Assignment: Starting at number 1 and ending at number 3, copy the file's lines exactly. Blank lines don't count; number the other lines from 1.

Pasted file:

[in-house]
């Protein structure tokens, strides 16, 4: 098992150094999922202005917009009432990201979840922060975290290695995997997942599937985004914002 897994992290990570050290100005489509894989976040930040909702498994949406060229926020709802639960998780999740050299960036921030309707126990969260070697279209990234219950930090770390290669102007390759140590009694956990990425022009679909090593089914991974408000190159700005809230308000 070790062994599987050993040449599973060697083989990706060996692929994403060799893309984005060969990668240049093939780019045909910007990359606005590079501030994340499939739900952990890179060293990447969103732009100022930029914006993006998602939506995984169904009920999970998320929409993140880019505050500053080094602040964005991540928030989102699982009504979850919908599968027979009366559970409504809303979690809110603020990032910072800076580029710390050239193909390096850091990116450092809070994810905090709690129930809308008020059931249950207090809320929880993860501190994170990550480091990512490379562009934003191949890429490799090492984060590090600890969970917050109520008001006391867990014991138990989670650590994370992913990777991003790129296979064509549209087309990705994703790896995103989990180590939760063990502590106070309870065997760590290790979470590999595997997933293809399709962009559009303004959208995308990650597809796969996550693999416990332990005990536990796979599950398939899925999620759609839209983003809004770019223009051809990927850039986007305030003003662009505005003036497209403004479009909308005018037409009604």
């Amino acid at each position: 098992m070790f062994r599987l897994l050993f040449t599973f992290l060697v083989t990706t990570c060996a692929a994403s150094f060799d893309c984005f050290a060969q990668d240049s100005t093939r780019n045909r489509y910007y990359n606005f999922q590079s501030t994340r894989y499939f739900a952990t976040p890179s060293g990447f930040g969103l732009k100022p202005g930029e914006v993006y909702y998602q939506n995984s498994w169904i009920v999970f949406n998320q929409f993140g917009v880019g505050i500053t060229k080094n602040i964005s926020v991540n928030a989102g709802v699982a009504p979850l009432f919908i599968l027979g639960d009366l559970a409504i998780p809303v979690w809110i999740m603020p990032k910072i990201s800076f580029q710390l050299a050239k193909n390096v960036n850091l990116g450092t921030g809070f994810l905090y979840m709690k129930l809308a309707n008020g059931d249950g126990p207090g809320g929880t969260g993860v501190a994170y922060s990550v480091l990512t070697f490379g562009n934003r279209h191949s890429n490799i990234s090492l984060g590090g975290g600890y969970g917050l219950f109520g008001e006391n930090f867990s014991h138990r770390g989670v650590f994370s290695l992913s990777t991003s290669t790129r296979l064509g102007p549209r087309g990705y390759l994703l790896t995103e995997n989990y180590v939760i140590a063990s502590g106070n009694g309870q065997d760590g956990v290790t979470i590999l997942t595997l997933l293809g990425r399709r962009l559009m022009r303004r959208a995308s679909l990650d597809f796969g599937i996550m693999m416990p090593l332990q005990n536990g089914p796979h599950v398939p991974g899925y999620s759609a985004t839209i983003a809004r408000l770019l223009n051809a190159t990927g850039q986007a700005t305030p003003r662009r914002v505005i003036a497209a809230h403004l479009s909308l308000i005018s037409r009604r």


[in-house]
């Protein structure tokens, strides 16, 4: 098992150094999922202005917009009432990201979840922060975290290695995997997942599937985004914002 897994992290990570050290100005489509894989976040930040909702498994949406060229926020709802639960998780999740050299960036921030309707126990969260070697279209990234219950930090770390290669102007390759140590009694956990990425022009679909090593089914991974408000190159700005809230308000 070790062994599987050993040449599973060697083989990706060996692929994403060799893309984005060969990668240049093939780019045909910007990359606005590079501030994340499939739900952990890179060293990447969103732009100022930029914006993006998602939506995984169904009920999970998320929409993140880019505050500053080094602040964005991540928030989102699982009504979850919908599968027979009366559970409504809303979690809110603020990032910072800076580029710390050239193909390096850091990116450092809070994810905090709690129930809308008020059931249950207090809320929880993860501190994170990550480091990512490379562009934003191949890429490799090492984060590090600890969970917050109520008001006391867990014991138990989670650590994370992913990777991003790129296979064509549209087309990705994703790896995103989990180590939760063990502590106070309870065997760590290790979470590999595997997933293809399709962009559009303004959208995308990650597809796969996550693999416990332990005990536990796979599950398939899925999620759609839209983003809004770019223009051809990927850039986007305030003003662009505005003036497209403004479009909308005018037409009604």
């Amino acid at each position: 098992m070790f062994r599987l897994l050993f040449t599973f992290l060697v083989t990706t990570c060996a692929a994403s150094f060799d893309c984005f050290a060969q990668d240049s100005t093939r780019n045909r489509y910007y990359n606005f999922q590079s501030t994340r894989y499939f739900a952990t976040p890179s060293g990447f930040g969103l732009k100022p202005g930029e914006v993006y909702y998602q939506n995984s498994w169904i009920v999970f949406n998320q929409f993140g917009v880019g505050i500053t060229k080094n602040i964005s926020v991540n928030a989102g709802v699982a009504p979850l009432f919908i599968l027979g639960d009366l559970a409504i998780p809303v979690w809110i999740m603020p990032k910072i990201s800076f580029q710390l050299a050239k193909n390096v960036n850091l990116g450092t921030g809070f994810l905090y979840m709690k129930l809308a309707n008020g059931d249950g126990p207090g809320g929880t969260g993860v501190a994170y922060s990550v480091l990512t070697f490379g562009n934003r279209h191949s890429n490799i990234s090492l984060g590090g975290g600890y969970g917050l219950f109520g008001e006391n930090f867990s014991h138990r770390g989670v650590f994370s290695l992913s990777t991003s290669t790129r296979l064509g102007p549209r087309g990705y390759l994703l790896t995103e995997n989990y180590v939760i140590a063990s502590g106070n009694g309870q065997d760590g956990v290790t979470i590999l997942t595997l997933l293809g990425r399709r962009l559009m022009r303004r959208a995308s679909l990650d597809f796969g599937i996550m693999m416990p090593l332990q005990n536990g089914p796979h599950v398939p991974g899925y999620s759609a985004t839209i983003a809004r408000l770019l223009n051809a190159t990927g850039q986007a700005t305030p003003r662009r914002v505005i003036a497209a809230h403004l479009s909308l308000i005018s037409r009604r």